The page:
When the first phase of Washington state’s four-phase re-opening plan began May 5, the number of new cases of Covid-19 in Whatcom County was already increasing.
In the week ending May 2, 29 people in Whatcom County tested positive for the coronavirus, up from 11 the previous week and 15 the week before. Many of the new Whatcom County cases are clusters of cases of people who came into contact with each other at small private gatherings or other specific places, county health officials said at a May 4 online media briefing. In total, 319 in Whatcom County have tested positive for the virus and 27 have died from it.
The increase could also be explained by more testing. Locally, the ability to test is improving and the Whatcom County Health Department broadened its recommendations for who should seek testing. The county now encourages all people with symptoms to seek testing. Previously, testing was limited to those with symptoms who also met additional criteria, such as being an essential worker, for example.
Of the 3,201 total test results tracked by the county health department as of May 5, 575 of those results came back since April 28.
On May 5, the percent of positive test results out of total tests in Whatcom County was just under 10 percent. That’s down more than a percentage point in the past week. The statewide positive rate was 7.2 percent on May 4.
Health department officials say Whatcom County has the supplies and ability to test about 2,400 people a week, though the number of people actually being tested per week is a fraction of that.
“It’s really just getting people in to be tested, that’s the limitation – getting people in,” county health department director Erika Lautenbach told Whatcom County Council at its May 5 meeting.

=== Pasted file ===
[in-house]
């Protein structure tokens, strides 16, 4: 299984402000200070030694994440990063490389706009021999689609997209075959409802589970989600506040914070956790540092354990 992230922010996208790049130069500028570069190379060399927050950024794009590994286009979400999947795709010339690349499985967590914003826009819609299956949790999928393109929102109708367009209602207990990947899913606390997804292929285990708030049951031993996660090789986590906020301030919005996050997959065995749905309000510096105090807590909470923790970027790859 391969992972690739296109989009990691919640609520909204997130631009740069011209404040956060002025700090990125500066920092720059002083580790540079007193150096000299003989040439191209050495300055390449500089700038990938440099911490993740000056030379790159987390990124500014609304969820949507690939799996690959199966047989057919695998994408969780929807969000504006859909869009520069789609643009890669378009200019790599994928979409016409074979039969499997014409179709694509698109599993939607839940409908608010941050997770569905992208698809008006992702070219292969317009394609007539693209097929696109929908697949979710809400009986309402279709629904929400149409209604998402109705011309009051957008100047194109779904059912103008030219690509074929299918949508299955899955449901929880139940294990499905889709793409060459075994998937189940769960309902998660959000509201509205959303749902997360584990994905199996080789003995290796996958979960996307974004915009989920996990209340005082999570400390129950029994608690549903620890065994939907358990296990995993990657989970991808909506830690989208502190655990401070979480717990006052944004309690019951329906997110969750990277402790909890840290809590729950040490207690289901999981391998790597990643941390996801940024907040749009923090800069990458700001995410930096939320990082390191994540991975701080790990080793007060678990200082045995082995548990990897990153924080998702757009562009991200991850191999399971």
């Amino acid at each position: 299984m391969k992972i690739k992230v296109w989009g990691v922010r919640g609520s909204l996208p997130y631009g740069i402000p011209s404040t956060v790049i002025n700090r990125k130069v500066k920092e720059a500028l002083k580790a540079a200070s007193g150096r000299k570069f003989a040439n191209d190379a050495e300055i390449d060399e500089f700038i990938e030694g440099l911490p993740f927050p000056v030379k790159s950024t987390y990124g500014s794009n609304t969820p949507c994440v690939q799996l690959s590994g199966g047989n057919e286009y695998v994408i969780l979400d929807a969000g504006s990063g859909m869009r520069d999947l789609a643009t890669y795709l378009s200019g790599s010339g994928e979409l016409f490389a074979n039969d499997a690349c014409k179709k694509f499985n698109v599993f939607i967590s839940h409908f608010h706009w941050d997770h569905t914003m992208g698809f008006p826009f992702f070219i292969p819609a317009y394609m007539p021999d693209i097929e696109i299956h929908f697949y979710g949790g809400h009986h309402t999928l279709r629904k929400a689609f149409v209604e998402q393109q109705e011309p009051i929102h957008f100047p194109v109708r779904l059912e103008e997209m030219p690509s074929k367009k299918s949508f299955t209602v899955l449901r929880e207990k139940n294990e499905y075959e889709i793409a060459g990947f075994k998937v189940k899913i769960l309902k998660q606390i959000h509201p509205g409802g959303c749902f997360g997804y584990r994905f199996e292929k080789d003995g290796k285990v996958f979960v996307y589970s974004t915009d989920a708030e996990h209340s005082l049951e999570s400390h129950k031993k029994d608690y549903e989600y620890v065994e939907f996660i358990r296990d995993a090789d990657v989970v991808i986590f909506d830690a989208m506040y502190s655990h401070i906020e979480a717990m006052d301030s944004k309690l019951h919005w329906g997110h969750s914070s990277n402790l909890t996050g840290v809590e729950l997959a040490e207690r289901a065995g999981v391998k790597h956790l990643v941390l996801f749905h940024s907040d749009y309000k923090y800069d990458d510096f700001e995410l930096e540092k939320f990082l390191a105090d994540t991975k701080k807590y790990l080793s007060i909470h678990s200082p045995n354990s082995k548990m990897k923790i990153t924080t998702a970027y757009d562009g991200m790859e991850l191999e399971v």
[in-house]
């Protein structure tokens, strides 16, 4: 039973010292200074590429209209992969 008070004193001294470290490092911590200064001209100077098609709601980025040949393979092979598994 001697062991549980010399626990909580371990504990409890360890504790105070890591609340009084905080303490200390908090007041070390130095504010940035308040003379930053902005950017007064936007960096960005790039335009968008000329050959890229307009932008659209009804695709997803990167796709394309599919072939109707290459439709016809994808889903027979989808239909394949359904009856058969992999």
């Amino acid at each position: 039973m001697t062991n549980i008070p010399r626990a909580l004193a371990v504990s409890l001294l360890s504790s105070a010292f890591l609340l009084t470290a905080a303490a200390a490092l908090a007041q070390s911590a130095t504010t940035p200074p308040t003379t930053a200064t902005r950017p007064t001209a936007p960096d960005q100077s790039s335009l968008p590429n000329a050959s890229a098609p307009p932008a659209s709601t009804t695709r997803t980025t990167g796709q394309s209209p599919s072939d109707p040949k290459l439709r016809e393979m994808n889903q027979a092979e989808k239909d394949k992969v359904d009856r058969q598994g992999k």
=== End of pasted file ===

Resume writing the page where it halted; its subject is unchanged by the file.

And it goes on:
Still, people without symptoms or a referral from a health care provider generally cannot get tested at the county’s drive-through testing site in Bellingham. In a May 4 media briefing, Lautenbach said testing people without symptoms brings up issues about how to limit testing for people who seek it repeatedly, and other “logistical and practical considerations.”
“We recognize that there’s more capacity but we also don’t want to overwhelm the system and not be able to test folks who are symptomatic because we’ve opened it up to asymptomatic individuals,” she said. Some people without symptoms are getting tested, including people who are close contacts of confirmed cases or when there is an outbreak associated with a business or nursing facility.
Health department may test a statistically significant sample
Rather than open up its testing site to those without symptoms, the county health department is exploring testing a statistically significant sample of people at random to get an idea of how widespread the virus is in Whatcom County and how many who are infected don’t have symptoms. Such a test would allow the health department to collect more data for public health purposes and would improve its ability to model the virus’ spread, Lautenbach told county councilmembers.
The health department is working with PeaceHealth and other partners on that idea, Lautenbach said. “We’re probably a couple weeks out before I can give you any real serious details about what that will look like,” she told the council.
Lautenbach also told county council that some local health care providers are exploring doing blood tests that look for Covid-19 antibodies, which would indicate whether a person has had the virus. The presence of antibodies leaves many questions unanswered, Lautenbach said, such as whether a person is fully or partially immune, and how long immunity lasts.
Contact tracing and isolation
Lautenbach also updated the council on the county’s ability to investigate new confirmed cases, and to quarantine and isolate those with new infections – two keys to being able allow more social and economic activity without the virus quickly spreading.